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Paul D. Miller on Mon, 24 Feb 2003 01:43:33 +0100 (CET) |
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<nettime> William Gibson's "Pattern Recognition" and Ethnomathematics |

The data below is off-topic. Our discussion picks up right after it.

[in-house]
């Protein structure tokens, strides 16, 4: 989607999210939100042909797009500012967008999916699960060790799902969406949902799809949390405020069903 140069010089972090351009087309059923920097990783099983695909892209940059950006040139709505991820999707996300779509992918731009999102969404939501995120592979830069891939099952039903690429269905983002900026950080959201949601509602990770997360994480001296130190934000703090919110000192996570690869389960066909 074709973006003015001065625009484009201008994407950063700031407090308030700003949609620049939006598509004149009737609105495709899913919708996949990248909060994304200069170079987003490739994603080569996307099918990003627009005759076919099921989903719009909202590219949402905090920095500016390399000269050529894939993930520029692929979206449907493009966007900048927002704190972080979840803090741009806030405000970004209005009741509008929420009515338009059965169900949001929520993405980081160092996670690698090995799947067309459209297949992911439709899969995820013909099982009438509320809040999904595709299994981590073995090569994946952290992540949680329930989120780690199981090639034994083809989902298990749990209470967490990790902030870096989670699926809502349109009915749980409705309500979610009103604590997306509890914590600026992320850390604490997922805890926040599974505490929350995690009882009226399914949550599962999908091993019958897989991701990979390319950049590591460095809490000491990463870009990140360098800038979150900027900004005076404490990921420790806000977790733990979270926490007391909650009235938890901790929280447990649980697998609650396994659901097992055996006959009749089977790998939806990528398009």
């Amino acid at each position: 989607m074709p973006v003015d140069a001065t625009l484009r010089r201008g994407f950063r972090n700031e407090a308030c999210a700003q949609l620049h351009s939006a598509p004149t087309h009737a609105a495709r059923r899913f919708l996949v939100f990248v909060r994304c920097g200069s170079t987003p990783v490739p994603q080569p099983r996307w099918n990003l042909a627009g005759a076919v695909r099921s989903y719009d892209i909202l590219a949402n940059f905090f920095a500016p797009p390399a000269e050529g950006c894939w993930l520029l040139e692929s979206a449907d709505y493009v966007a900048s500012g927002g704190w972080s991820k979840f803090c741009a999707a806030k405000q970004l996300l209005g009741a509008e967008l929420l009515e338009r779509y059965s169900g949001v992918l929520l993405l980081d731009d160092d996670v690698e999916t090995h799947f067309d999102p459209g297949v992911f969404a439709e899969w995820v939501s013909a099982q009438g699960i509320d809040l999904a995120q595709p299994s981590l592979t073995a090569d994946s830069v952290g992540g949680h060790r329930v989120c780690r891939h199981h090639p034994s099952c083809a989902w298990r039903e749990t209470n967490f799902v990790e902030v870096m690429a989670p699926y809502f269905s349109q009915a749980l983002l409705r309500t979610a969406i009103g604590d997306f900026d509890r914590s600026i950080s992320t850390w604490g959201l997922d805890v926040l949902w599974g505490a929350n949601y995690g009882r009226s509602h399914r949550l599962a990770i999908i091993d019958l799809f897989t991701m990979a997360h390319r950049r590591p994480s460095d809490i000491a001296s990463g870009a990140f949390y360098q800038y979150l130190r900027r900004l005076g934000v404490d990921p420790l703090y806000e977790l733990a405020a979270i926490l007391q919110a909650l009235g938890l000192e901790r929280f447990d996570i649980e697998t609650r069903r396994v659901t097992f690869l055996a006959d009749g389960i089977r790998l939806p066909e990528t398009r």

It always amazes me how we encode culture with so many layers of meaning... this article brings home a point I think is really strong - how we can think of a kind of "intuitive" mathematics - steganography writ large, so to speak, like William Gibson's new novel "Pattern Recognition" (his best book in years....). Like "Bigend" (marauding venture capitalist turned advertising guru in the novel - Gibson understands ADVERTISING as a kind of Situationist detournement - unlike so many people on the old "left" - here's a blurb from his spiel on why advertising is the global vernacular for this kind of "coded language" - if only the "old left" could get how things change... funny how people you would expect to be 1) alot smarter 2) alot more dynamic seem like ossified Redwood trees in this day and age where detournement has become the global carnival of NOW. You ain't in Kansas (or perhaps Belgrade) anymore... hip-hop has absorbed this kind of "droppin' science" and made it - foregrounded, detached from the cipha-codes that people use in everyday culture... here's a blurb from Gibson's book that matches the article below on Ethomathematics: "of course" he says, "we have no idea, now, of who or what the inhabitants of our future might be. In that sense, we have no future. Not in the sense that our grandparents had a future, or thought they did. Fully imagined cultural futures were the luxury of another day, one in which 'now' was of some greater duration. For us, of course, things can change so abruptly, so violently, so profoundly, that futures like our grandparents' have no sufficient 'now' to stand on. We have no future because our present is too volatile." He smiles, a version of Tom Cruise with too many teeth, and longer, but still very white. "We have only risk management. The spinning of the given moment's scenarios. Pattern recognition." p. 57 Paul http://www.nytimes.com/2003/02/23/magazine/23CRASH.html?ex=1047027608&; ei=1&en=b5465666bfebf361 Ethnomathematics February 23, 2003 By DIRK OLIN Mathematics is one academic subject that would seem to reside in a world of universality, protected from competing opinions by the objectivity of its laws. But the real universal law is that everything is relative, even in math. The release last month of a new math curriculum for New York City schools by Mayor Michael R. Bloomberg has elicited something just short of vituperation. Back-to-basics advocates denounce as ''fuzzy math'' its inclusion of so-called constructivist teaching techniques. Critics complain that those approaches encourage self-discovery and collaborative problem-solving at the expense of proved practices like memorization, repetition and mastery of algorithm. It's all the latest in a century of American math wars. The previous generation can remember the struggle over ''new math'' during the 1950's and 60's. (''Hooray for new math,/New-hoo-hoo math!'' Tom Lehrer sang. ''It won't do you a bit of good to review math./It's so simple,/So very simple./That only a child can do it!'') Battles flared even earlier in the century over ''progressive'' agendas for math education of the type pushed by John Dewey. How tame those struggles seem, however, when compared to the rising vanguard of self-described ethnomathematicians. For some, the new discipline just means studying the anthropology of various measurement methods; they merely want to supplement the accepted canon -- from Pythagoras to Euclid to Newton -- with mind-expanding explorations of mathematical ideas from other cultures. For others, however, ethnomathematics is an effort to supplant the tyranny of Western mathematical standards. The Postulates Ethnomathematics has a few parents, but most observers trace its formal birth to a speech given by the Brazilian mathematician Ubiratan D'Ambrosio in the mid-1980's. Now an emeritus professor of math at the State University of Campinas outside S-o Paulo, he explained his thinking a couple of years ago to The Chronicle of Higher Education: ''Mathematics is absolutely integrated with Western civilization, which conquered and dominated the entire world. The only possibility of building up a planetary civilization depends on restoring the dignity of the losers.'' Robert N. Proctor, who teaches the history of science at Pennsylvania State University, says he wants to counter the notion ''that the West is the be all and end all'' when it comes to mathematical studies. ''After all,'' he adds, ''all math is ethnomath -- not just African kinship numerics or Peruvian bead counting, but also the C.I.A.'s number-crunching cryptology and Reaganomics.'' To redress their pedagogical grievances, these ethnomathematicians want math curriculums that place greater emphasis on the systems of previous civilizations and certain traditional cultures. Studies of state civilizations might focus on Chinese or Arabic math concepts. One study, for example, has shown how the Chinese Chu Shih-chieh triangle anticipated by more than three centuries the highly similar arrangement of numerals by Pascal that holds sway in many Western teachings of probability theory. In her seminal books ''Ethnomathematics'' and ''Mathematics Elsewhere,'' Marcia Ascher, emerita professor of mathematics at Ithaca College, chronicles the astonishingly complex data-storage systems embedded in quipu, bundles of cotton cord knotted by Incans according to a sophisticated base-10 numeration system. At a more quotidian level, Ron Eglash of Rensselaer Polytechnic Institute has written and taught extensively about the nuances of fractals, or repeating patterns, that can be found in certain African craft work. (Eglash stresses a distinction between simple-minded multicultural math -- ''which merely replaces Dick and Jane counting marbles with Tatuk and Esteban counting coconuts'' -- and what he calls the ''deep design themes'' that represent mature, developed mathematical systems too often ignored in the study of many societies.) What Its Critics Fear Some of this is just fine, says David Klein, a professor of mathematics with California State University at Northridge. Klein (a self-described liberal who insists on separating his academic critique from any connection to a conservative political agenda) says the danger lies in allowing such precepts to crowd out fundaments on which modernity is based. He argues that the statistically lower achievements of some female and minority math students have resulted in an overreaction that doesn't serve their interests. ''The practical effect,'' Klein says, ''has been watered-down math books that overemphasize inductive reasoning (like continuing visual patterns), because this is supposed to be good for women and minorities, and de-emphasizing deductive reasoning and mathematical proofs, which is the heart of mathematics, because that supposedly favors white males. ''But mathematics is a worldwide monoculture. Look at the chalkboards in math departments at universities all around the world -- in Africa, Asia, Europe, Latin America. You will see the same symbols everywhere you go on this planet, except perhaps in colleges of education where fads reign supreme.'' Klein says he does spend some class time discussing the math of Mayans, Egyptians and other early civilizations. ''But ancient techniques and early discoveries in math will not take students very far who want to do something in the modern world with mathematics,'' he says. Will It Pass? Some proponents argue that whatever the freestanding authenticity of the cross-discipline, it is useful as a carrot to attract indifferent students. Philip Straffin, who has been teaching the popular ''Cultural Approaches to Mathematics'' at Beloit College for about 10 years, says that the lectures lure a mix of teachers in training and art students: ''Every time we give this course, there are twice as many students who want to take it as we have room for.'' As long as such developments complement and enhance rather than take time from and substitute for other mathematics learning, Judith Grabiner, who teaches at Pitzer College, says they are a plus. ''I don't want people teaching students that Mohammed ibn Musa al-Khwarizmi gave a systematic treatment of quadratic equations in the 10th century instead of learning how to solve quadratic equations,'' she says. ''But that's a false choice. Putting the math in its cultural context helps teach the mathematics and makes it more meaningful to students, since it has a human context.'' Indeed, those who think this threatens to spawn a brave new world of mathematical correctness might search their memories to recall if they didn't have a fourth- or fifth-grade teacher who brought an abacus to class. Calculating Cultural Impact From 'Ethnomathematics: A Multicultural View of Mathematical Ideas,' by Marcia Ascher For mathematics, however, there has been a long philosophical debate on the reality of the objects it studies. Is a square something that has external reality or is it something only in our minds? . . . The relationship between the length of the hypotenuse and lengths of the sides of a right triangle is an eternal truth, but that does not mean that any other culture need share the categories triangle, right triangle, hypotenuse. . . . A critical issue is that, as it stands, much of mathematics education depends upon assumptions of Western culture and carries with it Western values. Those with other traditions are, as a result, often turned away by the subject or unsuccessful in learning it. And, for them, the process of learning mathematics, particularly when unsuccessful -- but even when successful -- can be personally debilitating as it detracts from and conflicts with their own cultural traditions. . . . [In] the United States, the concern has been stimulated by the realization that our educational approaches have yet to come to grips with the fact that we ourselves are a multicultural society.'' Dirk Olin is national editor at The American Lawyer. http://www.nytimes.com/2003/02/23/magazine/23CRASH.html?ex=1047027608&; ei=1&en=b5465666bfebf361 ============================================================================ "None are more hopelessly enslaved than those who falsely believe they are free...." Johann Wolfgang von Goethe Port:status>OPEN wildstyle access: www.djspooky.com Paul D. Miller a.k.a. Dj Spooky that Subliminal Kid Office Mailing Address: Subliminal Kid Inc. 101 W. 23rd St. #2463 New York, NY 10011 # distributed via <nettime>: no commercial use without permission # <nettime> is a moderated mailing list for net criticism, # collaborative text filtering and cultural politics of the nets # more info: majordomo {AT} bbs.thing.net and "info nettime-l" in the msg body # archive: http://www.nettime.org contact: nettime {AT} bbs.thing.net